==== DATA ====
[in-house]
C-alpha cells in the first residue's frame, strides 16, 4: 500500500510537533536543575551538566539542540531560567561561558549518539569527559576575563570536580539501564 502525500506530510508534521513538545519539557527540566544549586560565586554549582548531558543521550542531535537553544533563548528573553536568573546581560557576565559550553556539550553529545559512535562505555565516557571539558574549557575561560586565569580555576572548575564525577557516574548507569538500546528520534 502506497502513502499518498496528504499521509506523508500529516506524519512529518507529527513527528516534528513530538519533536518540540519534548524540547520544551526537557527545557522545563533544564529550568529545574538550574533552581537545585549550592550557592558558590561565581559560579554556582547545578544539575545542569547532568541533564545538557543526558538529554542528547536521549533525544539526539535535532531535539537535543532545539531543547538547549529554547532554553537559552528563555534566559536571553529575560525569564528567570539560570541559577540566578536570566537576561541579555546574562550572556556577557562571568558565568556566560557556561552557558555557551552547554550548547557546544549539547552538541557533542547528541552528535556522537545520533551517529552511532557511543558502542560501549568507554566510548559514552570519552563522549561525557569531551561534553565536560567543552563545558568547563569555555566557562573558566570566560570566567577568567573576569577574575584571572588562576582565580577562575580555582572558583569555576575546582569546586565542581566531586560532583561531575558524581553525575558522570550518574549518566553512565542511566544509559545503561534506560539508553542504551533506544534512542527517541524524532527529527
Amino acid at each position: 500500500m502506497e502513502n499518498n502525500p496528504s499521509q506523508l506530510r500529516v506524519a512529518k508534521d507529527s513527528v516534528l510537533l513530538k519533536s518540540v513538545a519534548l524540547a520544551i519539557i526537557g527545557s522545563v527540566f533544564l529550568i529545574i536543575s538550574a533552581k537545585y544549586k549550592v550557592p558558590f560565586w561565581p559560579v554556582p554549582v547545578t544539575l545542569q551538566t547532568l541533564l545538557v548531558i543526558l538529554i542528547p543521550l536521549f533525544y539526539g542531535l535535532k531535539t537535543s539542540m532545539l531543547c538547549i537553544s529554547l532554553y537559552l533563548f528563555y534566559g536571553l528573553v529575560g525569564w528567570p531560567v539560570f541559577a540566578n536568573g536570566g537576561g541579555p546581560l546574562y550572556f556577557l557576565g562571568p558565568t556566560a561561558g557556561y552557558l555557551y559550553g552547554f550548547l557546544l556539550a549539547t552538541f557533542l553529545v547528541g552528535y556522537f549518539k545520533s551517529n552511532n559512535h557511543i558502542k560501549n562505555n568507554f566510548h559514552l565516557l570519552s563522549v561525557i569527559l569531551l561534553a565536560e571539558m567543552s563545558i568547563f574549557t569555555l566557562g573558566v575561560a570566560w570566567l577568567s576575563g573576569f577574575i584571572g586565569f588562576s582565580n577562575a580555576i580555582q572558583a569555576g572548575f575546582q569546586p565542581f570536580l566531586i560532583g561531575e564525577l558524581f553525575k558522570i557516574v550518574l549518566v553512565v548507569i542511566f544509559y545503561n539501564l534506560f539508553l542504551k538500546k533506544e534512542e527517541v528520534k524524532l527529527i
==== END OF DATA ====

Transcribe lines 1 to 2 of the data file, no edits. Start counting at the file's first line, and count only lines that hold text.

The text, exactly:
[in-house]
C-alpha cells in the first residue's frame, strides 16, 4: 500500500510537533536543575551538566539542540531560567561561558549518539569527559576575563570536580539501564 502525500506530510508534521513538545519539557527540566544549586560565586554549582548531558543521550542531535537553544533563548528573553536568573546581560557576565559550553556539550553529545559512535562505555565516557571539558574549557575561560586565569580555576572548575564525577557516574548507569538500546528520534 502506497502513502499518498496528504499521509506523508500529516506524519512529518507529527513527528516534528513530538519533536518540540519534548524540547520544551526537557527545557522545563533544564529550568529545574538550574533552581537545585549550592550557592558558590561565581559560579554556582547545578544539575545542569547532568541533564545538557543526558538529554542528547536521549533525544539526539535535532531535539537535543532545539531543547538547549529554547532554553537559552528563555534566559536571553529575560525569564528567570539560570541559577540566578536570566537576561541579555546574562550572556556577557562571568558565568556566560557556561552557558555557551552547554550548547557546544549539547552538541557533542547528541552528535556522537545520533551517529552511532557511543558502542560501549568507554566510548559514552570519552563522549561525557569531551561534553565536560567543552563545558568547563569555555566557562573558566570566560570566567577568567573576569577574575584571572588562576582565580577562575580555582572558583569555576575546582569546586565542581566531586560532583561531575558524581553525575558522570550518574549518566553512565542511566544509559545503561534506560539508553542504551533506544534512542527517541524524532527529527